Trends in Student Housing: Shifting Toward a Healthy Lifestyle
Wellness is increasingly important to students when they are choosing accommodations. GMH Capital Partners’ Jim Kirby names the key amenities that attract students today.
The student housing market was once a niche in the commercial real estate industry, but recently, it has become its own sector and continues to see strong investment growth from both foreign and domestic investors. This sector differs from the multifamily industry as it charges by bed, or room, rather than a single unit.
While the interest in student housing communities increases, there are significant difficulties when it comes to affordable housing opportunities for students. Accommodation represents a large portion of total costs for students, but amenities are still high on the list when they choose a place to live. Although students’ needs in amenities have changed in the past years, some requests continue to remain the same.
“We see study lounges and collaborative workspaces continuing to trend and expect it to be a critical component of students’ housing decisions moving forward,” GMH Capital Partners Executive Vice President of Acquisitions Jim Kirby, told Multi-Housing News. In an interview, he talked about challenges in the industry and the impact of technology, but also revealed details about a new trend in student housing: Amenities that complement a healthy lifestyle.
Name 2019’s major trends in student housing development.
Kirby: There is a move toward more studio and micro units, as some students are seeking private living spaces with the ability to come out of their rooms for collaboration, study and amenities. That being said, students who are seeking lower rents are often willing to double in a property that has first-class amenities and is truly pedestrian to campus.
How have student housing projects changed in the past few years?
Kirby: There is more need for study lounges and collaboration in working spaces versus game rooms and traditional social activities. Students take their studies and time management, in that regard, seriously and want spaces conducive to learning.
Tell us about major challenges you come across when developing student housing projects.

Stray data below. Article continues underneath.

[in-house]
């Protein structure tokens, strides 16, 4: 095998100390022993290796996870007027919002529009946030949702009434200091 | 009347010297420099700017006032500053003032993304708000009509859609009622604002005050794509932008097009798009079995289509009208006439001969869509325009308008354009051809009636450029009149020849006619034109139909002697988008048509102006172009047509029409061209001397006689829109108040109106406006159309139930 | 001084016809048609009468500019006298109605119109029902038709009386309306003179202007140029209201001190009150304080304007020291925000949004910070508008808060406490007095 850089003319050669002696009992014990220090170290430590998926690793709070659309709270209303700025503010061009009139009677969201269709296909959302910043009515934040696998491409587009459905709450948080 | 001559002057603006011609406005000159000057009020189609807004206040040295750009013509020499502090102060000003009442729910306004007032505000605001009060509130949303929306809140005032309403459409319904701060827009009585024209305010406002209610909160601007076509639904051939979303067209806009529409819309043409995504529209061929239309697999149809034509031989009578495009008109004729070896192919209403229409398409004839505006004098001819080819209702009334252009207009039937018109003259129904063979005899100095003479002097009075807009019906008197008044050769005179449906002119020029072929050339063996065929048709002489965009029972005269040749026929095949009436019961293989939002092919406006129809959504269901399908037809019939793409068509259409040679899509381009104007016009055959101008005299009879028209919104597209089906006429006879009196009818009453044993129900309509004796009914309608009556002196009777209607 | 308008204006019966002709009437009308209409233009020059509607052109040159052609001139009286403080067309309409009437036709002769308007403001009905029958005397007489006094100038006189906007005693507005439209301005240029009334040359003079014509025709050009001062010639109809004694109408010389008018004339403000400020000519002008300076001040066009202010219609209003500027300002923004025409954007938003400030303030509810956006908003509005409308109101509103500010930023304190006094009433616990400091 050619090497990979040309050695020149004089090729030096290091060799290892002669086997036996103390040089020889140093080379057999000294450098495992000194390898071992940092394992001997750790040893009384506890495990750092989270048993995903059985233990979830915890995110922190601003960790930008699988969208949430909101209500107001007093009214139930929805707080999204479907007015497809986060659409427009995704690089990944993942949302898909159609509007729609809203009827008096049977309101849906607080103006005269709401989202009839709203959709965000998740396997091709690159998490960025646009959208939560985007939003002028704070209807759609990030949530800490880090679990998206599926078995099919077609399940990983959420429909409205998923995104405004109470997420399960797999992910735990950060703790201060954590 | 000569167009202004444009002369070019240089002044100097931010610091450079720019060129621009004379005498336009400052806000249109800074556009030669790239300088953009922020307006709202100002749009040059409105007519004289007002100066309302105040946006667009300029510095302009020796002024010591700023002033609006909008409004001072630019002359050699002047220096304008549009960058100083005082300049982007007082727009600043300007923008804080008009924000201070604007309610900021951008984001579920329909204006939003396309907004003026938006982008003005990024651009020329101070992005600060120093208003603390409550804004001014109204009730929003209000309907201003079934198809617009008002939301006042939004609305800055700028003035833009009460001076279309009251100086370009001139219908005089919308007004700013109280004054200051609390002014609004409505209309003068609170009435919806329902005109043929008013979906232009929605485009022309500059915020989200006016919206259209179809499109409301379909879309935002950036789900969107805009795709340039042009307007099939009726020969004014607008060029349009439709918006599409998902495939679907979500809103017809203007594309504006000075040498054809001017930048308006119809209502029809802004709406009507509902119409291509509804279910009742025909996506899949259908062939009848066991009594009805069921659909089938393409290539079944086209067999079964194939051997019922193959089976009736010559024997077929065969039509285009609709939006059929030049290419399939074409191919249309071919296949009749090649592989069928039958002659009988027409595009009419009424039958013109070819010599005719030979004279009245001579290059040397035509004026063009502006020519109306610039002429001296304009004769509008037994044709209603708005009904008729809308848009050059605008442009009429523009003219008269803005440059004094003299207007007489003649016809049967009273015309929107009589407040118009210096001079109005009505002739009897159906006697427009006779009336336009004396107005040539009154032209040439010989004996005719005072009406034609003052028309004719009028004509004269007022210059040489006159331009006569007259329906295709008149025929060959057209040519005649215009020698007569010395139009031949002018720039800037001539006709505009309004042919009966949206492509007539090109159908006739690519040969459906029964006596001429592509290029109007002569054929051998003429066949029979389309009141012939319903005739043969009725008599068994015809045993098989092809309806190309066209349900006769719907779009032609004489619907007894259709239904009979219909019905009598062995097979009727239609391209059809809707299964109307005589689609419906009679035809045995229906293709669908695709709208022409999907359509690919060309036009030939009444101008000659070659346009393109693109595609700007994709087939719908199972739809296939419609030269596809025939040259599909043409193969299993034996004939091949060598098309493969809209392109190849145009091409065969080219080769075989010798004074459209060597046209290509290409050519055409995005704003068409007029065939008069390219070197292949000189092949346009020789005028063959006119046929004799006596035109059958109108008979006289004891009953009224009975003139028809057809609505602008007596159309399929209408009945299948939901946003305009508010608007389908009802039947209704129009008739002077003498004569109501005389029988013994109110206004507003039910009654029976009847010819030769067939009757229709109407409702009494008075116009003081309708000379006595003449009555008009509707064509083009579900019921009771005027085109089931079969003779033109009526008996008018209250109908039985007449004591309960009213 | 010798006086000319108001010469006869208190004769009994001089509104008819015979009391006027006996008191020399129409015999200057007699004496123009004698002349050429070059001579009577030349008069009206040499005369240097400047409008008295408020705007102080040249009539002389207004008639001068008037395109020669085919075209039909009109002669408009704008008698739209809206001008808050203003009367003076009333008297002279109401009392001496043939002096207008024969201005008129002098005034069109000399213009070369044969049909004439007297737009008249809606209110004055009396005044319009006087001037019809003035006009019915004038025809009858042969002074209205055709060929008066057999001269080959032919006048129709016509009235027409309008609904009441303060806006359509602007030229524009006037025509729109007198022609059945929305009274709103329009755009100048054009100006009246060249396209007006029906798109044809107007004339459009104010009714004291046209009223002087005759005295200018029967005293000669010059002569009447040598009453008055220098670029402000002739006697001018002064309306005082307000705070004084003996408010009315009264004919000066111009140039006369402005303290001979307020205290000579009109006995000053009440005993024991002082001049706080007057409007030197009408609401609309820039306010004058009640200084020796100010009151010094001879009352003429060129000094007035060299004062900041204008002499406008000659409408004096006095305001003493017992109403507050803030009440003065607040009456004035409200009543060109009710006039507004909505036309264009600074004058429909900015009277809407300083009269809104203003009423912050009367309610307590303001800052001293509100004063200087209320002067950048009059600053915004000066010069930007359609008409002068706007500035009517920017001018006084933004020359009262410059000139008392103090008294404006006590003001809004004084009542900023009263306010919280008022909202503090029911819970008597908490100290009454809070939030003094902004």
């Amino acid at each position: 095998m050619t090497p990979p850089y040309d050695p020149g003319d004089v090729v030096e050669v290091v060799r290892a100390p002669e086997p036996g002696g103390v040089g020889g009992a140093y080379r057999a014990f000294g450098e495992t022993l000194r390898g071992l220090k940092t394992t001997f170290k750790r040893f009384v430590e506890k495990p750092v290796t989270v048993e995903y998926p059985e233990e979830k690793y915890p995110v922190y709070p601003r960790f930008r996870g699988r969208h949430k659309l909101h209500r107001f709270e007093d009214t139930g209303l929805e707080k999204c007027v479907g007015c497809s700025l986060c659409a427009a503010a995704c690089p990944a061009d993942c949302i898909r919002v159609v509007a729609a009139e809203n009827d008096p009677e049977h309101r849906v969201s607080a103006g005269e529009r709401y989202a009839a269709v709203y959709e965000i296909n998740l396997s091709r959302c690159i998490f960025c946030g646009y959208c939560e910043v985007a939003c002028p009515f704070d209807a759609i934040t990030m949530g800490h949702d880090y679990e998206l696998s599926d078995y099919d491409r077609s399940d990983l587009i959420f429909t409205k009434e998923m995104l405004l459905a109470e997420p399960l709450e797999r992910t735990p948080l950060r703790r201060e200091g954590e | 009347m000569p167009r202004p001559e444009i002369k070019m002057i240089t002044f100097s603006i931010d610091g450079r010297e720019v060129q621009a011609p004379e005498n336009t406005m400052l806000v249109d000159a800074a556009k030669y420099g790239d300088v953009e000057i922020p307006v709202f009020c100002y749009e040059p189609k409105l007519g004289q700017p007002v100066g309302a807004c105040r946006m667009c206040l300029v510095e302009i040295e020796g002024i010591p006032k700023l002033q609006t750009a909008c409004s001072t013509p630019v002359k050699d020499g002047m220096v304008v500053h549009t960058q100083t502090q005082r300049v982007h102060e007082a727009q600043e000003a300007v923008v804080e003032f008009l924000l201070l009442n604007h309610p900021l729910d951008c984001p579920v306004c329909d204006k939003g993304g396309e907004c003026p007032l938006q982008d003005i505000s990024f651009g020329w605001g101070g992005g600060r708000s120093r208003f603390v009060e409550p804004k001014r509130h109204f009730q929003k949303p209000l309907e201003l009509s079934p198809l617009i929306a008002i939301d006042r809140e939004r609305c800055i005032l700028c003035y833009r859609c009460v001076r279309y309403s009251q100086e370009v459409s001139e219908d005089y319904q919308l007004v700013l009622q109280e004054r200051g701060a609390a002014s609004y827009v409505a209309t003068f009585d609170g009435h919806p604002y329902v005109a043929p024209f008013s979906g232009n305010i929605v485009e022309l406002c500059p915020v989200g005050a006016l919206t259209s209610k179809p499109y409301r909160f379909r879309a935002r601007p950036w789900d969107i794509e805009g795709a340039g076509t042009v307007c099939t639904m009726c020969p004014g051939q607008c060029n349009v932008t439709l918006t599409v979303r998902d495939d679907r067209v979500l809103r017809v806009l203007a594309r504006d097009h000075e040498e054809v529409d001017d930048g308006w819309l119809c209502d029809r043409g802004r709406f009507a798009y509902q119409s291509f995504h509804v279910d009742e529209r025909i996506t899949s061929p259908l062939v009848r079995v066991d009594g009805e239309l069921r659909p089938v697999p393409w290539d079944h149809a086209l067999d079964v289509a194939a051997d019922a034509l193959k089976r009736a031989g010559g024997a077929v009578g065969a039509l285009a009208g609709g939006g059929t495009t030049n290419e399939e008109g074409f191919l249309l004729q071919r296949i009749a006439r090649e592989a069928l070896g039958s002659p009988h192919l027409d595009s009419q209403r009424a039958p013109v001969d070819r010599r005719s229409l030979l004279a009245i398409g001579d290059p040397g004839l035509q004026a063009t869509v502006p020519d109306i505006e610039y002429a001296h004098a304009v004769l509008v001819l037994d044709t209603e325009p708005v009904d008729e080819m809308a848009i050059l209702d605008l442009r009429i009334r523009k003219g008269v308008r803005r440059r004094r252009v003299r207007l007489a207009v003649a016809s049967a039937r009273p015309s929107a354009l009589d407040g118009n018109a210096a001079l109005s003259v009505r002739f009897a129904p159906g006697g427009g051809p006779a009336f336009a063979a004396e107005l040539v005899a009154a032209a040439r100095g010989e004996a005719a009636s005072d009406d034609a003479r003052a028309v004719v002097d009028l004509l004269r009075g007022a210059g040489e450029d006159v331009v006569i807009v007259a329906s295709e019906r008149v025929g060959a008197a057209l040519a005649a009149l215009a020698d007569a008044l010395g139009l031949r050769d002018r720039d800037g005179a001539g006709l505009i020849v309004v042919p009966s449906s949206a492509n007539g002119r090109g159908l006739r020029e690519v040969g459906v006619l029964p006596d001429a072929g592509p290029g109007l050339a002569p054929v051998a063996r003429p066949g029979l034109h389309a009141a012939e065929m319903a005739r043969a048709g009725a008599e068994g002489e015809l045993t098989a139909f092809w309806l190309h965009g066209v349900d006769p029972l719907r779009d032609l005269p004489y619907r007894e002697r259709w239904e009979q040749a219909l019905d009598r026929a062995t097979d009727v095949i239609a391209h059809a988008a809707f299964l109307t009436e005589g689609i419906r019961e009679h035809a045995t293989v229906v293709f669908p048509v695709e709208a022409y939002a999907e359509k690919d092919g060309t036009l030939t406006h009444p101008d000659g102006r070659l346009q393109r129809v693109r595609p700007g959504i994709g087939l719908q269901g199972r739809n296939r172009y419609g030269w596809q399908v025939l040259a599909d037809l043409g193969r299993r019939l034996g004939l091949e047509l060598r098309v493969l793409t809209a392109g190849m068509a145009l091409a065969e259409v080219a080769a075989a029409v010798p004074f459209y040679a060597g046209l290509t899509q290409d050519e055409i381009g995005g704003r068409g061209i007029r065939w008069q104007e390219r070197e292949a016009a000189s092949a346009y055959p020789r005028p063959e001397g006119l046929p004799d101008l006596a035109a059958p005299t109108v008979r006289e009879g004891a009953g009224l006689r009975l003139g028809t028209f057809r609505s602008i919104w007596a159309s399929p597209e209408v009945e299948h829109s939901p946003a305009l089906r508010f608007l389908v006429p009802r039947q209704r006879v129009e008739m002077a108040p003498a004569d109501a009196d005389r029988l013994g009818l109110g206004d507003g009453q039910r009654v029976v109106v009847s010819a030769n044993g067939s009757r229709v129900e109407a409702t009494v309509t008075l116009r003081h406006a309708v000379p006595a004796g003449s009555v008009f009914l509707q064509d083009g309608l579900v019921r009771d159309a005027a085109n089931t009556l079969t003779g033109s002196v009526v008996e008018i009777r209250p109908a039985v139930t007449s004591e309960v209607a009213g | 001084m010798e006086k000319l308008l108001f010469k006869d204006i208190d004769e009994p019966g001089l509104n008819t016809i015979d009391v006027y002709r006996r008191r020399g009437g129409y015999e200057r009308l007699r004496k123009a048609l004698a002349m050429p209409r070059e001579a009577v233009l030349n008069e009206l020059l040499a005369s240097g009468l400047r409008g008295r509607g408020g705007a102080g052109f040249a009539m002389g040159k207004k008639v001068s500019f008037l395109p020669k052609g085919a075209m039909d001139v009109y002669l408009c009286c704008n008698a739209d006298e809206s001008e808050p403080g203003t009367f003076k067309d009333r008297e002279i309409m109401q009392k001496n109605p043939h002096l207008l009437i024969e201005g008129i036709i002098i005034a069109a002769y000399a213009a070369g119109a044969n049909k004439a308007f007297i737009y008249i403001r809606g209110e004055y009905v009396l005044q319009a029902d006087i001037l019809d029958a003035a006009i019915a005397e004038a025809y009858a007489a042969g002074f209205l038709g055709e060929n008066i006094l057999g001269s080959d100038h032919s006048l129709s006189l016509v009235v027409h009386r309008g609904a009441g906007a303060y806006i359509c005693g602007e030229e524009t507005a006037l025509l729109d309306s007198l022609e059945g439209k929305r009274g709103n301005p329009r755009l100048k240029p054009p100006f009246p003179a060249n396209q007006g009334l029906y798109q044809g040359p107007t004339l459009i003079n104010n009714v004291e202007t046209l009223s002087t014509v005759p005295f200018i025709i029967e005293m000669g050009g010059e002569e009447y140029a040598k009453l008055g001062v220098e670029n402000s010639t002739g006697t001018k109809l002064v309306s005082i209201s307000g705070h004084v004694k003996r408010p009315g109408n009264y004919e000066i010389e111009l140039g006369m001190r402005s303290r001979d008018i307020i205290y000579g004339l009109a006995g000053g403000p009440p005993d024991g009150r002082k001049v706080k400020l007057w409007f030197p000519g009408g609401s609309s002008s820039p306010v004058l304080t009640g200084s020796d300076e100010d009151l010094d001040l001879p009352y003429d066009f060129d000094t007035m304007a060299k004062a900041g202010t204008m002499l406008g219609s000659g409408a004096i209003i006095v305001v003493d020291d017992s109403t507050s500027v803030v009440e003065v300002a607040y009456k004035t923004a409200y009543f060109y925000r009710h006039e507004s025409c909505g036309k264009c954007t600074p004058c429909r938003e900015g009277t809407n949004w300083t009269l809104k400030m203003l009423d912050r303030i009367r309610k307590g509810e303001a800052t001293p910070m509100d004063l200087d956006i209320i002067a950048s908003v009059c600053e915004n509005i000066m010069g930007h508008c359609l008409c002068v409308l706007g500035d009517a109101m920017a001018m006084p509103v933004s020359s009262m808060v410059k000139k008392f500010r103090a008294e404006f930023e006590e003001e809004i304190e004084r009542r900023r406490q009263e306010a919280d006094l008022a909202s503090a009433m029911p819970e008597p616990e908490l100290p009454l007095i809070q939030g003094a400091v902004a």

Kirby: Increased construction costs continue to be a major challenge and when factoring that into the lower yields, developers are willing to “settle.” Also, the high prices that landowners want for their locations and returns continue to get thinner.
Kirby: When it comes to studying, students want flexibility, whether it be a collaborative setting, or a quiet space for individuals. A second critical issue is the receipt of packages. This generation of students shop online and package delivery has evolved into an amenity. Students want their packages delivered to a safe, secure environment that also promotes expedient and seamless delivery. Therefore, amenities like package lockers will likely evolve (…). Package lockers eliminate the need to use leasing staff to retrieve packages, as students will be able to key in a code—sent via text message—to retrieve their packages 24/7.
How did technology impact the student housing market so far?
Kirby: Technology has evolved tremendously. Once considered an amenity, Wi-Fi and internet connectivity are now a high expectation. Students are attending colleges and universities with multiple devices and the need for online classwork, collaboration, social media and entertainment (i.e. gaming, movie and television etc.) continues to increase. Therefore, our communities must feature strong signals and easy connectivity, yet still be secure and manageable during peak hours.
What type of amenities are now trending in student housing development?
Kirby: We think “flexible” amenities will be trending. Spaces that can be manipulated by our residents will be critical. An example of this is retractable walls that can turn five linear study lounges for four residents into a large conference room for 20, or more people.
We are also seeing students’ focus shift toward physical wellness that includes technology. Because of this, fitness centers are crucial and will evolve with online fitness features and cardiovascular machines with interactive abilities, so students can run/ride with their friends nationwide. Further adding to the wellness point, vending machines that once contained soda and chips are now featuring healthy snacks—like pita chips and fresh salad bowls—vitamin water and sports drinks.
What can we expect from the student housing market in the year ahead? What are your predictions?
Kirby: We think the flight to quality in terms of service, amenities and most especially location will continue. The market will continue to adjust to welcome students at all pricing levels to accommodate this. Students will reside in a location that provides opportunities for overall physical and mental wellness and is conducive to their overall collegiate experience.
Image courtesy of GMH Capital Partners